- Gender, Sexuality, and Desire in T. S. Eliot
Here are twelve essays whose organizing rubrics—homoeroticisms, desire, modern women—show the generative impact of feminist, queer, gay/lesbian and gender studies on the reception of one of Anglo-American modernism's most central and volatile authors. The anthology succeeds admirably in disengaging itself from the "fixed symbolic role" (5) assigned for Eliot (by himself and others) in modernism: the role of a reactionary monolith and cultural czar ("whether his mouth be open or shut").1 This "pinned and wriggling" figure stuck on our wall by a critical hypostasizing of modernism is here precisely re-calibrated.2 The collection goes a long way towards producing a "differentiated," self-contradictory Eliot filled with "dilemma" (9, 23). It does this mainly by focusing on "the complex gender dynamics" of earlier modernism in relation to Eliot's poems (2), as well as on the depiction of female figures in Eliot's plays. The review of recent criticism on Eliot and on modernism conducted by Cassandra Laity is lucid, deft and [End Page 599] penetrating, and provides an overview not only of Eliot and of this volume but also a defense of the claims of modernist studies as it is practiced in this journal's pages. Gail McDonald's contextualization of Eliot's reception, Rachel Potter's arguments about gender and liberalism, and Nancy Gish's analysis of the psychological theories of Pierre Janet contemporaneous with early Eliot, all do a solid and useful job of (in Laity's words) "resituating [Eliot] in the sex/gender/erotic ferment of his own time" (3).
The key concern of many of the essays is Eliot's doubleness, the helix of his daring/surrender and his repugnance/recoiling in matters of gender, sexuality, desire. Colleen Lamos, herself the author of an incisive book on modern masculinity and transgressive sexualities, discusses the "intertwining of homophilia and homophobia" in his work (24), in which "representation[s] of homoeroticism" and its "disavowal" are simultaneous and interrelated (23). In Eliot "the homosexual prohibition" is "productive": it "feeds upon the desire that it constrains" (24). For Nancy Gish, Eliot had a "double strategy" in his earliest poetry: "to claim and to disavow desire" (107). Elisabeth Däumer sees in Eliot's plays the "coexistence of misogyny and female advocacy" (235). For Tim Dean "'violation'" is the paradoxical precondition for [the ideal of] that 'inviolable voice'" (60). The consistency of these findings in different tones and with different turns is a strength of the anthology. For Gail McDonald, wittily, "at once an insider and an outsider, [Eliot] crafted a position as keeper of the cultural flame at the same time that his most famous poem appeared to many readers to question whether there was any flame left to keep" (181). Probably the most exciting finding to do with Eliot's doubleness comes in Peter Middleton's essay, because he, unlike many of the essayists, directly faces Eliot's turn in the middle period, and its cultural implications.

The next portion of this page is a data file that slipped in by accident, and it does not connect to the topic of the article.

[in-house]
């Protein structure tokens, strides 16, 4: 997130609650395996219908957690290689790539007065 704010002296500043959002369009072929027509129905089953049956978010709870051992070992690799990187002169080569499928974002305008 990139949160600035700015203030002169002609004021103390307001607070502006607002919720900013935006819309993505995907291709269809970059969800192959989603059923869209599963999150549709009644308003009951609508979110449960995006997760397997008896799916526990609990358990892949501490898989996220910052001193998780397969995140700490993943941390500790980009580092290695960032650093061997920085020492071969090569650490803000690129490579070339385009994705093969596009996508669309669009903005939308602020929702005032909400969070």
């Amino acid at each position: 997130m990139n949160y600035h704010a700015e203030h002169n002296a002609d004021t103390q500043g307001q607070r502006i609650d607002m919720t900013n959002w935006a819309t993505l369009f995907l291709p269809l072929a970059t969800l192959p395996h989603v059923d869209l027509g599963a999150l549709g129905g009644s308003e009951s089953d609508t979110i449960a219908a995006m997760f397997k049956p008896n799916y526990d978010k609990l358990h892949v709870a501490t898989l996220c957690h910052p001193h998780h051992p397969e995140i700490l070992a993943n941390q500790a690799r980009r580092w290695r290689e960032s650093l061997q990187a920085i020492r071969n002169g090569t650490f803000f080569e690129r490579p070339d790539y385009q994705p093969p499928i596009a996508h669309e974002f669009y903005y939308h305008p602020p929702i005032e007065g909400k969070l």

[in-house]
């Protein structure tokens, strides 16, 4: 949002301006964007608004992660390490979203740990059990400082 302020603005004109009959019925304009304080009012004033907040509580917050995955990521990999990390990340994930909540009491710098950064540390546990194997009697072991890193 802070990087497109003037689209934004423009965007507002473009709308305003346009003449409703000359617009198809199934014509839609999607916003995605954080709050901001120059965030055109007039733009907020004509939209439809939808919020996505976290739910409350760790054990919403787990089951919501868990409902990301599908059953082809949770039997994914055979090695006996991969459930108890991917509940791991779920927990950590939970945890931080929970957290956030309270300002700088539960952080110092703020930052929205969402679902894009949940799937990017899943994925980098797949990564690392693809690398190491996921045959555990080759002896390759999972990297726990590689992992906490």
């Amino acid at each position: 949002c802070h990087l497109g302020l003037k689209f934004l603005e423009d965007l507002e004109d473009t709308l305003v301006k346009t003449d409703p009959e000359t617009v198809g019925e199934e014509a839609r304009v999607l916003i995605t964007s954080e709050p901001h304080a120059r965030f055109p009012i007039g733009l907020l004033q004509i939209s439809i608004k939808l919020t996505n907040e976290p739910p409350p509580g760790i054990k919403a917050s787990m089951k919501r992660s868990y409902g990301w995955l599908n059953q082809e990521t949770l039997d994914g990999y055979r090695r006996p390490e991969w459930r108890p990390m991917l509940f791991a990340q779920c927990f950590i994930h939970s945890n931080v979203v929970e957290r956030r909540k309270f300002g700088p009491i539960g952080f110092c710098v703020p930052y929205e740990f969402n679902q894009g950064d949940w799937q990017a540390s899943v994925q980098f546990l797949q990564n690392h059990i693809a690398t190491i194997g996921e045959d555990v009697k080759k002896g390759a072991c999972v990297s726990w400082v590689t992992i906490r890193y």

Queered Eliot receives much attention here. Several essays on homoeroticism make use of Leo Bersani's arguments about masochism, passivity and self-abandonment, so that, in Tim Dean's view, "Eliot's poetry makes clear that aesthetic impersonality threatens masculinity as we know it" (59). Dean is attentive to the intricacies of "the feminine" in a male poet, and particularly to "how Eliot's conception of the poet as a passive medium for alien utterances tacitly feminizes the poet's role" (44). This leads to a reexamination of Eliot's theory of impersonality, as a persona passively "spoken through," as if the poet were a medium (55). This is consistent with Lamos's readings of Eliot's citational strategies as evincing a "feminine" cultural position. Michele Tepper produces a fresh reading of some of Eliot's best known essays by analyzing closely the metaphors of desire and sensuousness that attend Eliot's arguments for tradition via an erotic intimacy. Nonetheless she sees Eliot's use of homoeroticism...